Mandibular premolar is the most difficult tooth for endodontic therapy because of its complicated root canals morphology. Several studies have correlated gender and ethnicity with anatomic variations and complexity of the root canal system in mandibular second premolars. Serman and Hasselgren found that males have higher prevalence number of roots and root canals in mandibular premolars than females.
The root canals morphology of the mandibular second premolar has been studied by different ways.,, Premolars may show a variation in their roots numbers, the percentage of mandibular second premolars having three roots approximately 0.1%.
| Case Report|| |
An 18-years-old Saudi male with no history of any systemic diseases presented for endodontic treatment of his mandibular right second premolar tooth (#45). The patient was referred to the Department of Endodontics; Riyadh Colleges of Dentistry and Pharmacy, Riyadh, Saudi Arabia with a chief complaint of seeking continuation of treatment mandibular right second premolar tooth. (#45). Radiographic evaluation revealed normal periodontium and presence of more than one root [Figure 1]. Based on the clinical and radiographic examinations, the tooth was diagnosed as having a previously initiated pulp with normal periapical tissues.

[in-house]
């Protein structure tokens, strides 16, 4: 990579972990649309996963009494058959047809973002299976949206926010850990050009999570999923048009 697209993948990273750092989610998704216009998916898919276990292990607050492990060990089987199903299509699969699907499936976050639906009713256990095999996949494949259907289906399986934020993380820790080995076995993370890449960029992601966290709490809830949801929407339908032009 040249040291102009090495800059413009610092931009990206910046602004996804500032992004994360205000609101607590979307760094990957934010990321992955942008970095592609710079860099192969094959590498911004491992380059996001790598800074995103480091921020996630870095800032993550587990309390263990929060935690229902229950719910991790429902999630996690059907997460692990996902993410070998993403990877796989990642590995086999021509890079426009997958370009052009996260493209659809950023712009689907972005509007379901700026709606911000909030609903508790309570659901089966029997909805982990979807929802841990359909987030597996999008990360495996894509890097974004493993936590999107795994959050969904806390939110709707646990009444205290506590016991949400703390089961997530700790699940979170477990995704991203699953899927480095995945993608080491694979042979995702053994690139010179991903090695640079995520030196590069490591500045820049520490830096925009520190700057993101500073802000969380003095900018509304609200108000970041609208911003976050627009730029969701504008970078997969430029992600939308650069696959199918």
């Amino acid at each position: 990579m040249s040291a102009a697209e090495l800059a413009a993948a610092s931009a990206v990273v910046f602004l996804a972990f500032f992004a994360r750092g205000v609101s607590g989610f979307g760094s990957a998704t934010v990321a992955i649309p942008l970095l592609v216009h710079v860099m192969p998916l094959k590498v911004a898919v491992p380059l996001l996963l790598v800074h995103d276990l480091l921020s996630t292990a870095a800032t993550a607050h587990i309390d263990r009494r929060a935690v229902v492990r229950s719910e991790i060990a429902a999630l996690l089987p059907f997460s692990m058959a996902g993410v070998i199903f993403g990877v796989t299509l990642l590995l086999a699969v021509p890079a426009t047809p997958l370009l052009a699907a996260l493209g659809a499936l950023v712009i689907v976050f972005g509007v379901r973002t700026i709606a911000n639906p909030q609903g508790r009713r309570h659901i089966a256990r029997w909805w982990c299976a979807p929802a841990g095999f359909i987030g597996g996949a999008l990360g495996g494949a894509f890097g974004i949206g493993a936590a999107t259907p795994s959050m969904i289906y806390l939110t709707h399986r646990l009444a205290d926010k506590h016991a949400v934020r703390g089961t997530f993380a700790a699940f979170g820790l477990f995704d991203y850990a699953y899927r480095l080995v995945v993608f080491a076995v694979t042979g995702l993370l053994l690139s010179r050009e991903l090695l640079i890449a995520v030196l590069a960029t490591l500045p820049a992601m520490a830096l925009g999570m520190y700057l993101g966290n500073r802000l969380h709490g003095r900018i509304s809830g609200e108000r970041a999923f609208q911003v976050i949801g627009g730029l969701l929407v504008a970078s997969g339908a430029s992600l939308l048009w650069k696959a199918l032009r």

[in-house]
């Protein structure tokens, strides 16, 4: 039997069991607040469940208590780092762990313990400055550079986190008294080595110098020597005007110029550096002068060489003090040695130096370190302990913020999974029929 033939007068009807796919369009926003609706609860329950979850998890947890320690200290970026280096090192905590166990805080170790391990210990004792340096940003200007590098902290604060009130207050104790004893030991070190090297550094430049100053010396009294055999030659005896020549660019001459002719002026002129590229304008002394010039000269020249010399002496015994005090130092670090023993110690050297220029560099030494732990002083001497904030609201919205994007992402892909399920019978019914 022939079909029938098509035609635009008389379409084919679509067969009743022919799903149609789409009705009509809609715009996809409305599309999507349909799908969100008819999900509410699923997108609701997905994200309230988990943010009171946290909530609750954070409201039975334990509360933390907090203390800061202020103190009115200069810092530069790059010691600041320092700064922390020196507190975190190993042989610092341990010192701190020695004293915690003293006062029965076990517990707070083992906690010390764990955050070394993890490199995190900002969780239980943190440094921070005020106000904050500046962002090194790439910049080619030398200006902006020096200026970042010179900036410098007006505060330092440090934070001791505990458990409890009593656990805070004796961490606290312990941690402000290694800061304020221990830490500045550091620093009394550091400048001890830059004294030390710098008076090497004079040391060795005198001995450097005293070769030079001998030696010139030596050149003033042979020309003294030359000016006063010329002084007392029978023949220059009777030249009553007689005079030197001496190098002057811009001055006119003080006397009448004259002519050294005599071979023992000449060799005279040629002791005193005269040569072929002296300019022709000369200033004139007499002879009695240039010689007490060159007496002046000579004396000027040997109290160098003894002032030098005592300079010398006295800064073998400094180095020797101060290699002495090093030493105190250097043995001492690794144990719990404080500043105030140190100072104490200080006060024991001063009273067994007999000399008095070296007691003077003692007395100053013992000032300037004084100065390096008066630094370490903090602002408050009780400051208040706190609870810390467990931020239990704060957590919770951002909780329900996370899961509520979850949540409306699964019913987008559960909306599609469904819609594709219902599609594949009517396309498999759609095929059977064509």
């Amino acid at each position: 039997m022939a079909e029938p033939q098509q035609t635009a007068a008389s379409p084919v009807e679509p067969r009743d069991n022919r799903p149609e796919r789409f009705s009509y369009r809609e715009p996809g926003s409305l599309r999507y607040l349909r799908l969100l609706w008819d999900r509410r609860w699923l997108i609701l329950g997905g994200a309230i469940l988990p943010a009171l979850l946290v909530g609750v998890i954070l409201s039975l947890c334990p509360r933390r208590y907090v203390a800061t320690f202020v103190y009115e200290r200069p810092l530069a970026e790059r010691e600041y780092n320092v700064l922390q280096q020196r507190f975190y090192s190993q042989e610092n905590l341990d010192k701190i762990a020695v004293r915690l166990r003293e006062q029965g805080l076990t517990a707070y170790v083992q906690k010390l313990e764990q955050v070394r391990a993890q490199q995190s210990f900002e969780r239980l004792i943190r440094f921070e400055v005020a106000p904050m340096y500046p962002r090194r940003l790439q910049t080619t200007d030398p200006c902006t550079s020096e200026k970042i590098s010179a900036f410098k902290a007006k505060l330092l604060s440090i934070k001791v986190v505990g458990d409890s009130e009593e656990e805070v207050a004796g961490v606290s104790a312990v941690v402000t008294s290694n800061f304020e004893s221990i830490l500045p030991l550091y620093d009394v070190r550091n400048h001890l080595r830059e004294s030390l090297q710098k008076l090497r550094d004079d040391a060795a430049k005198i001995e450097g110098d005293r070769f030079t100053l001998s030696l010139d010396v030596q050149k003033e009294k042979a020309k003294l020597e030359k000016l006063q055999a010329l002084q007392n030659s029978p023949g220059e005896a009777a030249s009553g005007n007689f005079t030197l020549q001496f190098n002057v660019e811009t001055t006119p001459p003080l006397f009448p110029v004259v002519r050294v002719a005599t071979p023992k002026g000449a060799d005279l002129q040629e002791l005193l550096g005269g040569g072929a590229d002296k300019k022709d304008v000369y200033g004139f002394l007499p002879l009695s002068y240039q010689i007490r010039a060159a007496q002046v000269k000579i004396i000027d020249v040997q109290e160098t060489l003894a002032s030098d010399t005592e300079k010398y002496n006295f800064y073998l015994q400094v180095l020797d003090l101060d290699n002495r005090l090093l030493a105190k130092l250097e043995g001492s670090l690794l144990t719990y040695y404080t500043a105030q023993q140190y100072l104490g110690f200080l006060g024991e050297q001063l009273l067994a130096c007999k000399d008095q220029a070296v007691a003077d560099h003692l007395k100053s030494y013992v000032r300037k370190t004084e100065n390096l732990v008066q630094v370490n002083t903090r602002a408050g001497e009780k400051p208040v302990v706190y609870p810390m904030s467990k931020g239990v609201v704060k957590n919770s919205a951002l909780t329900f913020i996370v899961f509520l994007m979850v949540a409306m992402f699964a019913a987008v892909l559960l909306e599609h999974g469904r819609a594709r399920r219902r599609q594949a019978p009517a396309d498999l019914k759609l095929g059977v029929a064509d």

|Figure 1: preoperative radiograph tooth #45 (white arrows denote three roots)|
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Cone-beam computed tomography (CBCT) was carried out for confirming numbers of roots and canals of mandibular right second premolar. The CBCT images were taken out using three-dimensional (3D) Accuitomo scanner (J. Morita, Kyoto, Japan), with Viewer Plus software (J. Morita), which produced a smallest field of view images, to reduce the radiation dosage. A three roots with three canals were found, two roots buccally and one root lingually [Figure 2]. A non-surgical root canal treatment was planned accordingly.
|Figure 2: The axil plane of CBCT of #45 showing three roots and three canals.|